New: Went to Singapore for Next Gen Foods’s second start-up. Because compared to the US, the market for vegan substitutes in Asia has almost no competition. The butcher’s son himself brought in two million euros and was soon followed by further funding from the VCs.

Tindle Next Gen Timo Recker

Timo Recker, 35, moved to Asia because he sees more potential there

Source: Tindle

In February 2021, four months after its founding, the Singaporean Sovereign Wealth Fund Temasek became involved. The start-up not only received money, but also landed on the state agenda. In Germany, that would not be the case with an investment from a state fund, Recker says.

There were 8.5 million euros in the seed round, although Next Gen Foods had not even released a product at the time. This followed only after the investment was completed and is called Tindle. The brand imitates chicken meat from soy and wheat.

Make Next Gen Foods more sustainable

From his many years of experience at Likemeat, the man from Lower Saxony knew how to make Next Gen Foods bigger and more sustainable. Point one: Recker did not buy its own factories, but outsourced production. This reduces costs and makes the company more flexible, he says. For global expansion, start-ups are looking for new partners on every continent instead of building new rooms.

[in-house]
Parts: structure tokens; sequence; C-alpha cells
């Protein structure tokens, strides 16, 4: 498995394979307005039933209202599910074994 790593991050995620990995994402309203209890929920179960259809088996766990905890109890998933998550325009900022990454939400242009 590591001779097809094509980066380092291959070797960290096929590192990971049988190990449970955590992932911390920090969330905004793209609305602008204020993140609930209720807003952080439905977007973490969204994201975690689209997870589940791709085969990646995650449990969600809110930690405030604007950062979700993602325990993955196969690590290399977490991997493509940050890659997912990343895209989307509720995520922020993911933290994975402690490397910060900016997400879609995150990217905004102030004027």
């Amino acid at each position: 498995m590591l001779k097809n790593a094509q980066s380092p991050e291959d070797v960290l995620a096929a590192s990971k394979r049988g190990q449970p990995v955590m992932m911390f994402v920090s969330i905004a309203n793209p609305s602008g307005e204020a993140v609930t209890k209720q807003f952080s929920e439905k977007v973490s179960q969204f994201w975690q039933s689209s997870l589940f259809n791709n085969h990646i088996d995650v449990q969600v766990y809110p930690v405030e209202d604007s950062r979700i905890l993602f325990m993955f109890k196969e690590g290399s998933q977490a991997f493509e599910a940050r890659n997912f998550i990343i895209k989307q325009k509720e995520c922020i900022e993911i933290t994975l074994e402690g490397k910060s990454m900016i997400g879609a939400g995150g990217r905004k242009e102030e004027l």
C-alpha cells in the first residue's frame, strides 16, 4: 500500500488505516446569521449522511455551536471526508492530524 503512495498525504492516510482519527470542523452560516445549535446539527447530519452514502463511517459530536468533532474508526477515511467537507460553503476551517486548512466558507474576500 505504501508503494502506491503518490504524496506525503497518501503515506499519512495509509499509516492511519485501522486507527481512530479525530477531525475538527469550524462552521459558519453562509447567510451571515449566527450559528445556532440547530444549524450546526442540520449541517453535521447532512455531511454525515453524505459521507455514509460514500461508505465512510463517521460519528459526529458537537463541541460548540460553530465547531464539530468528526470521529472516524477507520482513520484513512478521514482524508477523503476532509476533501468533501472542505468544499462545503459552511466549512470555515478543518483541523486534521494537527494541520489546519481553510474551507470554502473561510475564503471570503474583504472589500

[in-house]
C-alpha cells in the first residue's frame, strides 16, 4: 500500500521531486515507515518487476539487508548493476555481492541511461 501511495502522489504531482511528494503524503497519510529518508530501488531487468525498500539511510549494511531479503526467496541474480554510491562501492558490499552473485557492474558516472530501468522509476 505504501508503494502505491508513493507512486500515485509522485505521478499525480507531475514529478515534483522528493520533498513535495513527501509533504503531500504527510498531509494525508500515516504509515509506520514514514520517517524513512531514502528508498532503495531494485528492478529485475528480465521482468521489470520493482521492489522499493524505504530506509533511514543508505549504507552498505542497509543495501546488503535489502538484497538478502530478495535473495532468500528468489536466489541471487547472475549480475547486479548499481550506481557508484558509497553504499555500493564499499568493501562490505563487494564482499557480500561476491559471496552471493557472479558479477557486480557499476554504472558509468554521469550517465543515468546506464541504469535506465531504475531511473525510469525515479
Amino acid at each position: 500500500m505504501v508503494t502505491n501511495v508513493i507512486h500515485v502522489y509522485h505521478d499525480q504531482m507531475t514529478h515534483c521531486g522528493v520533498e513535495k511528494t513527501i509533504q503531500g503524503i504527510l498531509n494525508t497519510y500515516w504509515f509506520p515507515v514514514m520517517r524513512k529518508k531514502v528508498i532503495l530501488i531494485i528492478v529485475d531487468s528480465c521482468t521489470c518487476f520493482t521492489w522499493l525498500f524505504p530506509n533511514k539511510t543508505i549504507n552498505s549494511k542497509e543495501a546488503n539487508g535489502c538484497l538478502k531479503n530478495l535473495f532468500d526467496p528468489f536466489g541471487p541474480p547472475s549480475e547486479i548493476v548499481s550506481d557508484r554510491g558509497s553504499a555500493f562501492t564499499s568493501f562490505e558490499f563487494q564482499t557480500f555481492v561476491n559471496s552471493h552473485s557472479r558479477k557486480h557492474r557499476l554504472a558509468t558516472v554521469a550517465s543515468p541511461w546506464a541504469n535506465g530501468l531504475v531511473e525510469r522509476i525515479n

Point two: Unlike Likemeat, the Tindle brand only offers one product. The team focuses on chicken substitutes and builds strong marketing around it.

Third point: The company does not put its meat substitutes on supermarket shelves, but cooperates with restaurants. And the most important point four: From the beginning, Recker not only retained experienced investors, but also a top management team.

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Co-founder Andre Menezes has previously worked in the meat industry for seven years, including substitute products. Recker took CTO John Seegers with him from Likemeat start-up. Marketing Director Jean Madden has been responsible for the L’Oréal and Unilever brands for many years. Next Gen Foods is chasing its financial director, Rohit Bhattacharya, from Temasek.